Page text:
From the Winfield Courier, an Editorial — GOP conservatives line up to jump, remembering the government shutdown of 1994, and that :
stubbornness led to Speaker Gingrich’s demise.
How much worse will it be if Kansas’ new conservatives get blamed for shutting down the state’s public schools?
They will get blamed — if the worst happens — because this drawn-out special session of the Legislature has told the public a story of an almost adolescent unwillingness to make government work.
The entire new conservative movement in Kansas is at risk here. So are Mays’ chances of being governor. He and his supporters should realize they are out of touch with a majority of Kansans in this mess, and may have already jumped from a high political cliff.
Politically, this is badly played. The Republicans want to spin a narrative of “activist judges,” but I think it’s clear that they’re wrong. The public doesn’t care about activist judges, but they don’t want the schools shut down.
Governor Sebelius got elected on a (slightly pie-in-the-sky) platform of maintaining school spending without raising taxes. Her opponent ran on a platform of not raising taxes even if it meant slashing school funding. That’s how the campaign was fought, and the public made it clear that they were interested in schools, though raising taxes would be bad.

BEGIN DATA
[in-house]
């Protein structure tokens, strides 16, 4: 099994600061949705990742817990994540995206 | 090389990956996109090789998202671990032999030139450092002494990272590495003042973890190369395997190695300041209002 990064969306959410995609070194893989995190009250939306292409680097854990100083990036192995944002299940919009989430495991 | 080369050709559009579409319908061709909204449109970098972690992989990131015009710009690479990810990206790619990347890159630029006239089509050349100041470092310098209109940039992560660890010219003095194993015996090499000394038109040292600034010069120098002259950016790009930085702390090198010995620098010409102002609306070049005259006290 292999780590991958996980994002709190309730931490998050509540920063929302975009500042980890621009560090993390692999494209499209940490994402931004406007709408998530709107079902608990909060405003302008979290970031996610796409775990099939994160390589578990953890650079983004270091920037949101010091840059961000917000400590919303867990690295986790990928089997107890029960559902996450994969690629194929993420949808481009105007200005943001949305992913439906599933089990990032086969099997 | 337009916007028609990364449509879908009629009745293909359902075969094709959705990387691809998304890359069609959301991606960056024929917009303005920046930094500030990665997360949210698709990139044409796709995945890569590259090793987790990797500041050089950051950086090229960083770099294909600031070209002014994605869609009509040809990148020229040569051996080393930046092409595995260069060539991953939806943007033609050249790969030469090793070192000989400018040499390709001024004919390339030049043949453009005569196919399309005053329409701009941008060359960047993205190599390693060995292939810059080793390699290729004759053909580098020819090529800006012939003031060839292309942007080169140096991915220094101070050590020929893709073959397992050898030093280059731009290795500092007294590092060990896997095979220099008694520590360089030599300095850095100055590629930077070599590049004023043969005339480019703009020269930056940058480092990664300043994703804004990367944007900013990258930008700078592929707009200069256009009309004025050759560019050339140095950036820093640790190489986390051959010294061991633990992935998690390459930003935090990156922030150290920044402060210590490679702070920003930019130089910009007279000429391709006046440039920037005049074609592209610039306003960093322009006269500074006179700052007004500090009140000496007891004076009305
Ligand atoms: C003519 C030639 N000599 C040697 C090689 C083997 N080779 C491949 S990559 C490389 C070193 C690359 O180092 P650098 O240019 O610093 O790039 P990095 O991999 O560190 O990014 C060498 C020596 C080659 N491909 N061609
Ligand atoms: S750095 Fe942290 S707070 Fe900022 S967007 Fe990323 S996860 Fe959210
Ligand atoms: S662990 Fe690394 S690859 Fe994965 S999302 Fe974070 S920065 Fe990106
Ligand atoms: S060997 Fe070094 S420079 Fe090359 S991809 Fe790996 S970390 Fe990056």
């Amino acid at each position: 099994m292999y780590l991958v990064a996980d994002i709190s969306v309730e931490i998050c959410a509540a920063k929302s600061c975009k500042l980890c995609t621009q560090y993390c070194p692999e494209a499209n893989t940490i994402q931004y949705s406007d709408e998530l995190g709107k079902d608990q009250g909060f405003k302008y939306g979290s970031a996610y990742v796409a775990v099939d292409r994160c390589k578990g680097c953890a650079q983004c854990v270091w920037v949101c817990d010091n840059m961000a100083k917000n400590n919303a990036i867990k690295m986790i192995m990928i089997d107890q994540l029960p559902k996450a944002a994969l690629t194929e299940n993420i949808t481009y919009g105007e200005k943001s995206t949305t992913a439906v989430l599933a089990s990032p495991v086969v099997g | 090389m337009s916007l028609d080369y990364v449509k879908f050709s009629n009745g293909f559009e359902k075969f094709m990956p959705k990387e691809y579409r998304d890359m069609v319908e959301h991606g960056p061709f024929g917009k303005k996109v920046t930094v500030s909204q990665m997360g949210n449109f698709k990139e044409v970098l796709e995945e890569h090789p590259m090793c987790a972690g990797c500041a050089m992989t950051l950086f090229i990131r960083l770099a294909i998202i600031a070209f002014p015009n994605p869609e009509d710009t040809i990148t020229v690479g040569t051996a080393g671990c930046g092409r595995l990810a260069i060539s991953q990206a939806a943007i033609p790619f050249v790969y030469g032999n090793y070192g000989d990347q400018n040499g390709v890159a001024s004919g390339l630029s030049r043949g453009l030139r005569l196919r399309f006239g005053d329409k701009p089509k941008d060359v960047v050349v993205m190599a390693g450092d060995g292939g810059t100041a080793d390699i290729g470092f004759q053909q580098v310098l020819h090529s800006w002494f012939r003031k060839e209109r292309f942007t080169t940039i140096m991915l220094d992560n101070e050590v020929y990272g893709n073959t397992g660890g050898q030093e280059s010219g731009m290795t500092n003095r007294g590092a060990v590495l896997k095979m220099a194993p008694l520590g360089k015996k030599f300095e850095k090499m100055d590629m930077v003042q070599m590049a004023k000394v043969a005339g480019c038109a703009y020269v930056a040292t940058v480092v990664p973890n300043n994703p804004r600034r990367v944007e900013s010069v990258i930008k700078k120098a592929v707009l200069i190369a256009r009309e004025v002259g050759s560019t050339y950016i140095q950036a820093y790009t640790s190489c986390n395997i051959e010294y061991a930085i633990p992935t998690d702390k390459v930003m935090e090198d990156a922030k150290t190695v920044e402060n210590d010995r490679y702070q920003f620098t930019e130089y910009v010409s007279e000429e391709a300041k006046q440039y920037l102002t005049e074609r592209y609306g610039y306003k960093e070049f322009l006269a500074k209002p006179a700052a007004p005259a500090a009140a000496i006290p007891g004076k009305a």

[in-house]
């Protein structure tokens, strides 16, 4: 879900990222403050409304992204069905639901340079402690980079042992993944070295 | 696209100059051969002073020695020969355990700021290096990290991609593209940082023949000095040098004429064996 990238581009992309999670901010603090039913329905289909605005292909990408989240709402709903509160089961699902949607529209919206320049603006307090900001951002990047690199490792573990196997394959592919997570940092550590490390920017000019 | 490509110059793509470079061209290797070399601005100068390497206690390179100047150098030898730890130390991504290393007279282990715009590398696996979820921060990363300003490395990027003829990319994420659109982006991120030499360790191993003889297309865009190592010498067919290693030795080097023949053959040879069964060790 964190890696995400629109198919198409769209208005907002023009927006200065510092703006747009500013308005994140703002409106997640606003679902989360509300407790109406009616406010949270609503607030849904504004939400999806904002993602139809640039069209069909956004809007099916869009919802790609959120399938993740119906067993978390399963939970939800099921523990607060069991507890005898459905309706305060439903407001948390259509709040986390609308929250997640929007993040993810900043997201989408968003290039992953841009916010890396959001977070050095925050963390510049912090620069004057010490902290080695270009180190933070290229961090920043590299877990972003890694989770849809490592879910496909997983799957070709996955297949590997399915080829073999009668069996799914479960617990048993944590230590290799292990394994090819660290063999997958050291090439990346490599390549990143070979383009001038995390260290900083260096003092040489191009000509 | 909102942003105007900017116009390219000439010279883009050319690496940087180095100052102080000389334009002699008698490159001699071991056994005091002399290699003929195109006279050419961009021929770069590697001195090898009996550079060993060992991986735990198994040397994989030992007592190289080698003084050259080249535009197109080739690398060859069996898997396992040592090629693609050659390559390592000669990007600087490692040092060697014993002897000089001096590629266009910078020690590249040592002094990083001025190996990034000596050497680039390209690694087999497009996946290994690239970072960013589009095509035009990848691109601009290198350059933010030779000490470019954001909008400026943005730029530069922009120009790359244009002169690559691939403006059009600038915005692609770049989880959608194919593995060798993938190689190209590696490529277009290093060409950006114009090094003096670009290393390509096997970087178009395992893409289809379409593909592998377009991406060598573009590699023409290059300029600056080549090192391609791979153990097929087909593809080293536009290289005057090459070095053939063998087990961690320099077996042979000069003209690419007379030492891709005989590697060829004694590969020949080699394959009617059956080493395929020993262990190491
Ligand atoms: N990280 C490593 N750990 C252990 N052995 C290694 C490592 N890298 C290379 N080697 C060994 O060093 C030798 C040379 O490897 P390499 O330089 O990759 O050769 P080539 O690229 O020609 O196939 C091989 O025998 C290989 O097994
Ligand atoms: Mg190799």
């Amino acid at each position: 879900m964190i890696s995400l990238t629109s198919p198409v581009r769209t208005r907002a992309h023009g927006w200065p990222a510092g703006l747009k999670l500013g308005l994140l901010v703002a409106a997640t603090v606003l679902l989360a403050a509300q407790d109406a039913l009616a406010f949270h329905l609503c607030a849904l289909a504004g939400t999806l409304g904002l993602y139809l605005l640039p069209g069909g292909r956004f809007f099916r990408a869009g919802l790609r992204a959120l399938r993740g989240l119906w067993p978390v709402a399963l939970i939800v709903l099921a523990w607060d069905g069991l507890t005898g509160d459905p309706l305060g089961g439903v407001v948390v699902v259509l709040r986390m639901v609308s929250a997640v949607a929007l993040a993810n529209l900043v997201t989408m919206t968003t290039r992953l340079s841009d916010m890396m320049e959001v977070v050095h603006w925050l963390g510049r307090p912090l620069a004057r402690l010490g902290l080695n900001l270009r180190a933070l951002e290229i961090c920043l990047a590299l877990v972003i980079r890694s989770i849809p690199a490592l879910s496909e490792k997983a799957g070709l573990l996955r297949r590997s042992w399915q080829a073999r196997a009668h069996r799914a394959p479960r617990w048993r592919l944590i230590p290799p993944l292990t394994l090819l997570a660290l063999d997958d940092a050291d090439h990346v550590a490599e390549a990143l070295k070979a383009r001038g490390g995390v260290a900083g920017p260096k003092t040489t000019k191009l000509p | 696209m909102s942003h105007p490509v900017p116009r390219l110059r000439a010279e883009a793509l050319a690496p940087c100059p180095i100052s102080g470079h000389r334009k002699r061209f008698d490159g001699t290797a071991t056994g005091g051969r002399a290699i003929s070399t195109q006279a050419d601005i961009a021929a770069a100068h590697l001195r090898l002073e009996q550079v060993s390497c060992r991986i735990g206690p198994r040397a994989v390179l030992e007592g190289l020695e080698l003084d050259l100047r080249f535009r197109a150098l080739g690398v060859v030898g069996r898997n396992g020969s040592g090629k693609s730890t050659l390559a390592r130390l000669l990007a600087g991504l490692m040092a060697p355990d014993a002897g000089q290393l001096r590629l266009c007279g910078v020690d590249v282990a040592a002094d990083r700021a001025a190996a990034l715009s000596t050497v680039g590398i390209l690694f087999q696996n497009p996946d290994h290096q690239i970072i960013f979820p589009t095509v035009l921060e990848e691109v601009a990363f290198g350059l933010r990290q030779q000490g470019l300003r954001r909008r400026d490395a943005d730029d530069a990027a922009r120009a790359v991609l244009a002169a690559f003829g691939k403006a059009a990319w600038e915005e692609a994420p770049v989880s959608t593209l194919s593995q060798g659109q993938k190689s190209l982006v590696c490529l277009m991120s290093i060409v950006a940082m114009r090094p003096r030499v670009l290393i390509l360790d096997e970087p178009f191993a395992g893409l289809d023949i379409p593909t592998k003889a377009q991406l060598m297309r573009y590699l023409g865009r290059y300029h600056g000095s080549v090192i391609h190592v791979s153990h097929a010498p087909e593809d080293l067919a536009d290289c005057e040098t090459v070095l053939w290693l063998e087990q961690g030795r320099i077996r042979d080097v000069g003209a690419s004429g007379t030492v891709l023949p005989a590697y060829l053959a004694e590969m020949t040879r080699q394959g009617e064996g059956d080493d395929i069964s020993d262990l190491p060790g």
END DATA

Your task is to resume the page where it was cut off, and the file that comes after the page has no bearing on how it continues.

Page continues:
So here we are, with too little money to raise school funding, and a mandate to do that. The Republicans have gone back to the failed strategy of demonizing schools as inefficient and complaining when courts force them to do their constitutional obligations.
I’m referring to Republicans broadly here, even though I know there are really two parties within the Kansas GOP. The moderates are trying to reach out, and I give them credit. But the fact that the party leadership is dominated by conservatives means that they can’t move a compromise onto the floor. And any member who fights hard for a compromise has to worry about getting spiked in the primaries.
Kansas is blessed with a three-party system. A centrist coalition could run things very handily, except the moderates and the conservatives are still squabbling over who gets the name. The conservative wing has won in Kansas, and moderate voters and legislators need to figure that out and make some tough choices.
Moderate republicans elsewhere need to think seriously about where that party is going, and if they don’t want the religious authoritarians to take over their party, they need to start on what Democrats are doing: build their own institutions to channel power and ideas. That’s hard for moderates, because moderation doesn’t sound ideological, but if it’s a principle that matters, people need to stand up for it.